Brazil Economy Starts 2024 With Modest Growth as Interest Rates Come Down

(Bloomberg) -- Brazil’s economic activity expanded for the fifth straight month at the start of the year as investors mull how long the central bank will continue with half-point interest rate cuts after Wednesday’s policy meeting.

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The central bank’s economic activity index, a proxy for gross domestic product, rose 0.6% in January from the month prior, in line with the median estimate from analysts in a Bloomberg survey. From a year ago, the gauge gained 3.45%, according to data published on Monday.

Latin America’s largest economy has shown some strength in the face of high rates, as evidenced by strong retail sales and formal job creation. Analysts have raised their 2024 GDP estimates to 1.78%, while the government sees growth near 2%. Still, credit-driven businesses are hurting under tight lending conditions, and in January industrial production fell for the first time since July.

The result backed some analyst views that the economy has remained resilient in the first months of the year, helped by consumption. “January was a month of mostly positive results,” Gabriel Couto, an economist at Santander SA in Brazil, wrote in a research note. Still, recent prints of industrial production point to a deceleration.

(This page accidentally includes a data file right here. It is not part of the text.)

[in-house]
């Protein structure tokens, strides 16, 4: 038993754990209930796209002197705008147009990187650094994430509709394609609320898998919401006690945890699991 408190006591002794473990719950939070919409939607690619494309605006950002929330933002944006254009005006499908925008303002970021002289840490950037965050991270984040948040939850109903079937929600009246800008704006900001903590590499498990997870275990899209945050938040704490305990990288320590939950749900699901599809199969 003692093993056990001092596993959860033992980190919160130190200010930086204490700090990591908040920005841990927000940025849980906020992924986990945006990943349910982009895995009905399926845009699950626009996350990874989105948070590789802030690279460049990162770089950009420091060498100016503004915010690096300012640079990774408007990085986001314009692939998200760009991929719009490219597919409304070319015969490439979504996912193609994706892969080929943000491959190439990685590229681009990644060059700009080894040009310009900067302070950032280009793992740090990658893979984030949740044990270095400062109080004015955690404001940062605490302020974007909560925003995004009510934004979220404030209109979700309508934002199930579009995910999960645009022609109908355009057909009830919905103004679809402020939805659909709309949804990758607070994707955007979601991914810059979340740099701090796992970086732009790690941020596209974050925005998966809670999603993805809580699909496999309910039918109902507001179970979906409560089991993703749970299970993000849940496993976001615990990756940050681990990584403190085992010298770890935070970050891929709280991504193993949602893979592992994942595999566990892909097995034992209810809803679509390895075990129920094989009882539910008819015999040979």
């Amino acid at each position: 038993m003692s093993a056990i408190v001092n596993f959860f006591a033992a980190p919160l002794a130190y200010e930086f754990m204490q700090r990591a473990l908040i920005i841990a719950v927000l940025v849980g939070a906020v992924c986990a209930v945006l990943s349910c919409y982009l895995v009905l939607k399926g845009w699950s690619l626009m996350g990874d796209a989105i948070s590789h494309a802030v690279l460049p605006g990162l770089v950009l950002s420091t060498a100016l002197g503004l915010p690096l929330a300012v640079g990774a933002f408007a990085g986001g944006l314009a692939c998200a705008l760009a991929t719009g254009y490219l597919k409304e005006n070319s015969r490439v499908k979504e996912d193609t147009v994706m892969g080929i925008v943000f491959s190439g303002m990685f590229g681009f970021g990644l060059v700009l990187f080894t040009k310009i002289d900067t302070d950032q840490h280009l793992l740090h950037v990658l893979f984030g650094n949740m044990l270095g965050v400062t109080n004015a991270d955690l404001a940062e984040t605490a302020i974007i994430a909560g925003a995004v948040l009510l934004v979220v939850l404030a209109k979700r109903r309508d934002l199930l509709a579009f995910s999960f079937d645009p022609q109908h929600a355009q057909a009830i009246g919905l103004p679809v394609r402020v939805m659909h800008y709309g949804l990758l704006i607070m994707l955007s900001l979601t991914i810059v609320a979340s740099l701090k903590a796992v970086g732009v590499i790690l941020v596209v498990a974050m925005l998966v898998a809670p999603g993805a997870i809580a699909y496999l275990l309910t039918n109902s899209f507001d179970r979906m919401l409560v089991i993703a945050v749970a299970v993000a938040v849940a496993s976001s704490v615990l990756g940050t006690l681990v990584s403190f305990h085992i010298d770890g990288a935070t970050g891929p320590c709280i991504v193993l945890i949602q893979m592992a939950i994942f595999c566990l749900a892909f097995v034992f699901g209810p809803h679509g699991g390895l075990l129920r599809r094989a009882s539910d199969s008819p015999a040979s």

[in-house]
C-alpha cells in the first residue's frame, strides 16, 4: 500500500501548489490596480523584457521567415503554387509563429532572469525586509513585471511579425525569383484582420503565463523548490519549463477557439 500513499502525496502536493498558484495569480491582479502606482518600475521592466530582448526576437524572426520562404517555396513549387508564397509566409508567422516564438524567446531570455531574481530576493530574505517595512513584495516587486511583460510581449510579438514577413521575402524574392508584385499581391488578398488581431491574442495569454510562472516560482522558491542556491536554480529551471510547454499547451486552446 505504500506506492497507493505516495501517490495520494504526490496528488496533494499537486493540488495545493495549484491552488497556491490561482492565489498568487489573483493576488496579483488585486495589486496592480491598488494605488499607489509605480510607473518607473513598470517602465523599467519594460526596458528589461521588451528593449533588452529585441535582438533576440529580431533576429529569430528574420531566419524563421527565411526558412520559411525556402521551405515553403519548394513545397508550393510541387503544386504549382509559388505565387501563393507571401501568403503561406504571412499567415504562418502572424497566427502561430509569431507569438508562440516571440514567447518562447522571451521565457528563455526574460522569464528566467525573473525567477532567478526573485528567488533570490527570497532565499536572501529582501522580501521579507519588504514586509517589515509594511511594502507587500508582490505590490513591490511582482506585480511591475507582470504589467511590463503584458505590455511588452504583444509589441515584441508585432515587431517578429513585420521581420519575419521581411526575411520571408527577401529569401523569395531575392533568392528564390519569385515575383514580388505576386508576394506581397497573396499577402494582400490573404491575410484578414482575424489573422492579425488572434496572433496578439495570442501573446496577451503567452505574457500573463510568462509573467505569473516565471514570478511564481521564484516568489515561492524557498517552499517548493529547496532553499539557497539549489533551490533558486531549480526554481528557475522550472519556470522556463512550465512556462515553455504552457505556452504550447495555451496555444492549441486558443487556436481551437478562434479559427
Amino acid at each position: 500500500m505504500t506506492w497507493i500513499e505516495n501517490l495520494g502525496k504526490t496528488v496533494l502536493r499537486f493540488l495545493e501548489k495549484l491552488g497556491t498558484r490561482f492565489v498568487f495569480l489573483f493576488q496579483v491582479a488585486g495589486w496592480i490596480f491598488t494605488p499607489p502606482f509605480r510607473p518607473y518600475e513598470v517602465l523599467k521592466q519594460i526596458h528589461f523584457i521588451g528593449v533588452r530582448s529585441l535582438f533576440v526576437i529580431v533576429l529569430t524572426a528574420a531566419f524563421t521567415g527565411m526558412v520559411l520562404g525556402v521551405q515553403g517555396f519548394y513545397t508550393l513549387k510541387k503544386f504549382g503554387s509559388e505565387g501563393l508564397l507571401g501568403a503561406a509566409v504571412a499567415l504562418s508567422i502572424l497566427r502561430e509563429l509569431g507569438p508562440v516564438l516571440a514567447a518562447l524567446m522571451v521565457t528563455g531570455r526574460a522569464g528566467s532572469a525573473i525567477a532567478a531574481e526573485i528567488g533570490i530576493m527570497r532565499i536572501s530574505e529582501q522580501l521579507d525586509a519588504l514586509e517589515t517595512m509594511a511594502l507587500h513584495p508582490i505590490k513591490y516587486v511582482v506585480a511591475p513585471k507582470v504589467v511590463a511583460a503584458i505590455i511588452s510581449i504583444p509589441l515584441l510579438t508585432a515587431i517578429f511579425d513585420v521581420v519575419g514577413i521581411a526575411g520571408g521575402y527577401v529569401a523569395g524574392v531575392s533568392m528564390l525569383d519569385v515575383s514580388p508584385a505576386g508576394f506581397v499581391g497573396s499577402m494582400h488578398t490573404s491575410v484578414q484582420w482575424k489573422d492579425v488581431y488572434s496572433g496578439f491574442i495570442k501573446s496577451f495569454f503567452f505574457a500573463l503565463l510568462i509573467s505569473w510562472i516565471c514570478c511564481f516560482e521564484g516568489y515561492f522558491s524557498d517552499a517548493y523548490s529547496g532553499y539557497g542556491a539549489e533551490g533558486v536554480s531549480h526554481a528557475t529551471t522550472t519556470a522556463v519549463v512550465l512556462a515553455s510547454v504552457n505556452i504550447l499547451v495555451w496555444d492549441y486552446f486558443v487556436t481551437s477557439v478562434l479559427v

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Pressed by falling popularity among the poor, President Luiz Inacio Lula da Silva is pushing for an increase government spending. In recent weeks he has also moved to expand his influence over state-controlled companies such as Petroleo Brasileiro SA, in a bid to use their investments to help drive economic growth.

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Central bankers led by Roberto Campos Neto will likely extend their easing cycle with a sixth half-point Selic cut on Wednesday. They have signaled plans to eventually pause reductions with rates still at restrictive levels, prompting analysts and traders to bet on borrowing costs at 9% to 9.5% in December.

--With assistance from Giovanna Serafim.

(Recasts, adds economist comment in fourth paragraph)

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